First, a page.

Screening candidates is no easy task for those in human resources. A good hire is much more than bringing on someone who has achieved both the educational and professional landscapes. Now companies must assess applicants to determine if they can fit in culturally and be an asset in day-to-day operations. Hiring mistakes happen all the time, but there are ways in which they can be minimized. Fast Company lists several questions that HR professionals need to ask themselves and the candidates they screen. These questions are designed to consistently deliver quality candidates who can benefit the company from day one. Here are three HR questions to ask when evaluating candidates:
1.What time did they arrive for the interview?
There is a saying that goes, “If you’re on time, then you’re late.” If a candidate arrives early for an interview, it demonstrates discipline and accountability, two valuable personality traits. Arriving directly on time or a few minutes after may be a potential red flag.
2.What were other workers’ impressions?
Peer reviews are a great way to determine if a candidate will be a good fit. Many people will put their best foot forward with HR, but peers may have another perspective. Try utilizing employees who currently perform the exact job the potential employee is interviewing for through the hiring process. These individuals tend to have a better sense of whether someone will be a good employee. Their feedback is invaluable.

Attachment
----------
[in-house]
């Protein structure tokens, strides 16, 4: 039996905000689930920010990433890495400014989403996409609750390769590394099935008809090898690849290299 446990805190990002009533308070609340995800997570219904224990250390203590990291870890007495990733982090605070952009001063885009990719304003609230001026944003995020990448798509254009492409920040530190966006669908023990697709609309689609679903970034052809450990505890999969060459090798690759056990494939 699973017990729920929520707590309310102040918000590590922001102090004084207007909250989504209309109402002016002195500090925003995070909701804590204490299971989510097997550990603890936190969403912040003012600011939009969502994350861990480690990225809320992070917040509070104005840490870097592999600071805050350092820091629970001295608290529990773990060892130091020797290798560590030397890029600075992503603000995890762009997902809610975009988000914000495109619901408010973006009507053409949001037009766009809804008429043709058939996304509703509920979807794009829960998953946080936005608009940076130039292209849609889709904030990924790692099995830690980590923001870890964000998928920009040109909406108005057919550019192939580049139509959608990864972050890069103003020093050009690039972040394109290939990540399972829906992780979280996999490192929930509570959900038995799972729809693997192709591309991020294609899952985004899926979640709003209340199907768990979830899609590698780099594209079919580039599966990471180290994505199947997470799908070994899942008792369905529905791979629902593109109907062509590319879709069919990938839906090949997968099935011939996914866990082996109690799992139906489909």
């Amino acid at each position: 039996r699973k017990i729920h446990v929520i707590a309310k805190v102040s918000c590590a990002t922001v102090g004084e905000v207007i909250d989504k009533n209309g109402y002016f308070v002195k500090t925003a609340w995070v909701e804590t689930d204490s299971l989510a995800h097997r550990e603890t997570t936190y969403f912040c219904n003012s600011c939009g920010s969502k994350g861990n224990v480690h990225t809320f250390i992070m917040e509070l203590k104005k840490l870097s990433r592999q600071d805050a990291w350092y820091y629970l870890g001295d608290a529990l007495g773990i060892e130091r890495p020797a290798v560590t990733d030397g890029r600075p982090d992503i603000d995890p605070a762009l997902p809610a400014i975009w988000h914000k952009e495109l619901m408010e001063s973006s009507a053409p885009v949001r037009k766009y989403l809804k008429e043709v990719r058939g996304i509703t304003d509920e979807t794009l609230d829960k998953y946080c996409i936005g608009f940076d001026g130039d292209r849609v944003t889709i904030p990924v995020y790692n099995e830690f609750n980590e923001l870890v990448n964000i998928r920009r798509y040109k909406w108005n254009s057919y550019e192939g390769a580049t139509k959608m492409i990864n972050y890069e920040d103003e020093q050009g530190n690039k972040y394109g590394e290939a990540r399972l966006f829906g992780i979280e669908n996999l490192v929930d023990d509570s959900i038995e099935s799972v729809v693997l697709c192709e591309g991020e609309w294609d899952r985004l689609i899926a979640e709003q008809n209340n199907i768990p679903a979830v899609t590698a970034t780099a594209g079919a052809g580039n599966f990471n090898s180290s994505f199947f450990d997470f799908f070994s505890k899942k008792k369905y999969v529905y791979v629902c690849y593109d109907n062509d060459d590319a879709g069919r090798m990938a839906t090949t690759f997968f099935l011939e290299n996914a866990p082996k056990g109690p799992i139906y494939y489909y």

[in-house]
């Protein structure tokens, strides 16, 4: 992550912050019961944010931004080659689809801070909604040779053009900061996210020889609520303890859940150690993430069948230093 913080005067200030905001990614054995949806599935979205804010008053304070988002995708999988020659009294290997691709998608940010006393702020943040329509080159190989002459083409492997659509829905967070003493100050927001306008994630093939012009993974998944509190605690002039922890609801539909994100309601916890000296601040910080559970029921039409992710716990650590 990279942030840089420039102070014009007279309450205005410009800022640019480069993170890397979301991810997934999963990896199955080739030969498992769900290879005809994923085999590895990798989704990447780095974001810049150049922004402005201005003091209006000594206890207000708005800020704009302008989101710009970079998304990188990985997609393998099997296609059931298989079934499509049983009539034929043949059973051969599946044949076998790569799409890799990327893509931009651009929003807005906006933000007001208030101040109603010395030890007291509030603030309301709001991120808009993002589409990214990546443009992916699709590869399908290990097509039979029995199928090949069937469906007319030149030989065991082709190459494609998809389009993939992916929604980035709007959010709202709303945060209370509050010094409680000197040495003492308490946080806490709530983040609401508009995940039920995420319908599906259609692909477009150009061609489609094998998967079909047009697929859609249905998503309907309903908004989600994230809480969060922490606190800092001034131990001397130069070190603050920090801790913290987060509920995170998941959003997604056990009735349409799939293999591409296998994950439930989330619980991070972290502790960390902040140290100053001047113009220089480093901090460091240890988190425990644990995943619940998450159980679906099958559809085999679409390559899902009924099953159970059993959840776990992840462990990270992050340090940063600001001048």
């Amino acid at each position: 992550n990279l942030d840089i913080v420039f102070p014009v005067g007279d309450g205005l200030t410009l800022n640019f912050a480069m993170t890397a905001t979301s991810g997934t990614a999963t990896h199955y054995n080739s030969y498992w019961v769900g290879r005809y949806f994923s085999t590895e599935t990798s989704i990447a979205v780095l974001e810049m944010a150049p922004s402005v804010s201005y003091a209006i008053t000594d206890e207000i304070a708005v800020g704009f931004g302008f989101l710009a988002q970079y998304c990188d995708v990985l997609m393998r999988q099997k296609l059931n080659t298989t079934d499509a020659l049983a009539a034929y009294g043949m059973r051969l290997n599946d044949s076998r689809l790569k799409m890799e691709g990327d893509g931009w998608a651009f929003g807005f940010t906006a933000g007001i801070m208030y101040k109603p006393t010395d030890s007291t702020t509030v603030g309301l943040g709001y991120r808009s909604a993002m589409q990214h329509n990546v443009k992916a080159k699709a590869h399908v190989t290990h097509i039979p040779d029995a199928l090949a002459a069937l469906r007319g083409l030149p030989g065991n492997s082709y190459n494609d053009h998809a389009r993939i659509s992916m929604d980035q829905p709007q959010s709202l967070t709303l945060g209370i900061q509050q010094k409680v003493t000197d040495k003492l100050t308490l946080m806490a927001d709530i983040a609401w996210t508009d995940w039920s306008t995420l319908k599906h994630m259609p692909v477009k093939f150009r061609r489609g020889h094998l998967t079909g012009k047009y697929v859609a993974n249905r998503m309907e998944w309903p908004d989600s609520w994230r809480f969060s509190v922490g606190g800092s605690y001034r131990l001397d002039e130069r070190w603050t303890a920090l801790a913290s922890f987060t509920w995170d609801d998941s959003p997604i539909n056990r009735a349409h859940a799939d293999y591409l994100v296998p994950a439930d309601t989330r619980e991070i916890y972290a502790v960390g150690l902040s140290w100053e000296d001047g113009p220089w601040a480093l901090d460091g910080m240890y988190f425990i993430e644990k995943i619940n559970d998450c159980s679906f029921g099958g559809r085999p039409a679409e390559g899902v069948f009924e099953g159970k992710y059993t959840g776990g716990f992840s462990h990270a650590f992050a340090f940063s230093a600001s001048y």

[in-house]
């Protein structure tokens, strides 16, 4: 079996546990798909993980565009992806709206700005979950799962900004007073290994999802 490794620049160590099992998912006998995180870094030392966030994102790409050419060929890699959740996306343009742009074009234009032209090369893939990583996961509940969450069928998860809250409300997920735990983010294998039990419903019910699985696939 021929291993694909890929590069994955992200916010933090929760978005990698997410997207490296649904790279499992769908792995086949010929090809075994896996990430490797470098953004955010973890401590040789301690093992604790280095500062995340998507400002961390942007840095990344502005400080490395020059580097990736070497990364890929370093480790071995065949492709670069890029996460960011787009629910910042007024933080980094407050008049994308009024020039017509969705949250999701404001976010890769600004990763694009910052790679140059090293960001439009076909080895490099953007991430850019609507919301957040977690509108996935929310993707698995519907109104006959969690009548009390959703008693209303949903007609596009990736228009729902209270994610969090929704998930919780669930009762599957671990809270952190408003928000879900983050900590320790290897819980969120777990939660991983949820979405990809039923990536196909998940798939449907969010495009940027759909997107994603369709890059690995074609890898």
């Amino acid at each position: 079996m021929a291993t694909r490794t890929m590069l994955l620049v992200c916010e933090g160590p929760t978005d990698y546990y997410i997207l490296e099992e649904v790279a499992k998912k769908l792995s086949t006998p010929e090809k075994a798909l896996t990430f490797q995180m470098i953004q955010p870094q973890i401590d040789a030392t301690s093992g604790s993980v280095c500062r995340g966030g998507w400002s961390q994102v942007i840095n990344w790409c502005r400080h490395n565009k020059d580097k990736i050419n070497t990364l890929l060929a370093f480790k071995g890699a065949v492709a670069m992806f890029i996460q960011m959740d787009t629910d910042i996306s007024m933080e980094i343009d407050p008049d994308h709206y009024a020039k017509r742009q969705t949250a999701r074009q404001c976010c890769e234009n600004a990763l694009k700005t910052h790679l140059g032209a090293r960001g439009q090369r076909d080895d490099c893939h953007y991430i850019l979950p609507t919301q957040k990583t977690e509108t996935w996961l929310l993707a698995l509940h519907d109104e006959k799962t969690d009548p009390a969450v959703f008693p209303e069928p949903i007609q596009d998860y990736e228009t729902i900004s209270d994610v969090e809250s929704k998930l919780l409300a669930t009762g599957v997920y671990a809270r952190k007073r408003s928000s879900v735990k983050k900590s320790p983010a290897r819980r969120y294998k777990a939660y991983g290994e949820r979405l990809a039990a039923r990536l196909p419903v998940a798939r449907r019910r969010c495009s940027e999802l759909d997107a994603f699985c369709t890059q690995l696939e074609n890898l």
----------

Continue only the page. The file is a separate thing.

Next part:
3.Do they demonstrate professional stability?
When reviewing the resume of a candidate who appears to switch jobs often, it’s crucial to uncover why. People who seem to jump from one opportunity to the next without good reason may not be the kind of person a company would want to employ.
The value of good candidate communication
Setting clear and specific expectations concerning performance and cultural fit can be advantageous when conducting screenings. To address this, Visibility Software suggests clearly explaining what the day-to-day activity of a role will entail. Additionally, it would also be beneficial to inform candidates that specific skills and abilities will outweigh others, such as fitting into a team. Communicating this will give potential employees a clearer picture of how the hiring process will go.
No company is immune from having bad hires – it’s an inevitable part of the business process. However, by giving extensive HR training that encompasses identifying individuals who mesh well with organizational goals, hiring mistakes can be limited by a large margin.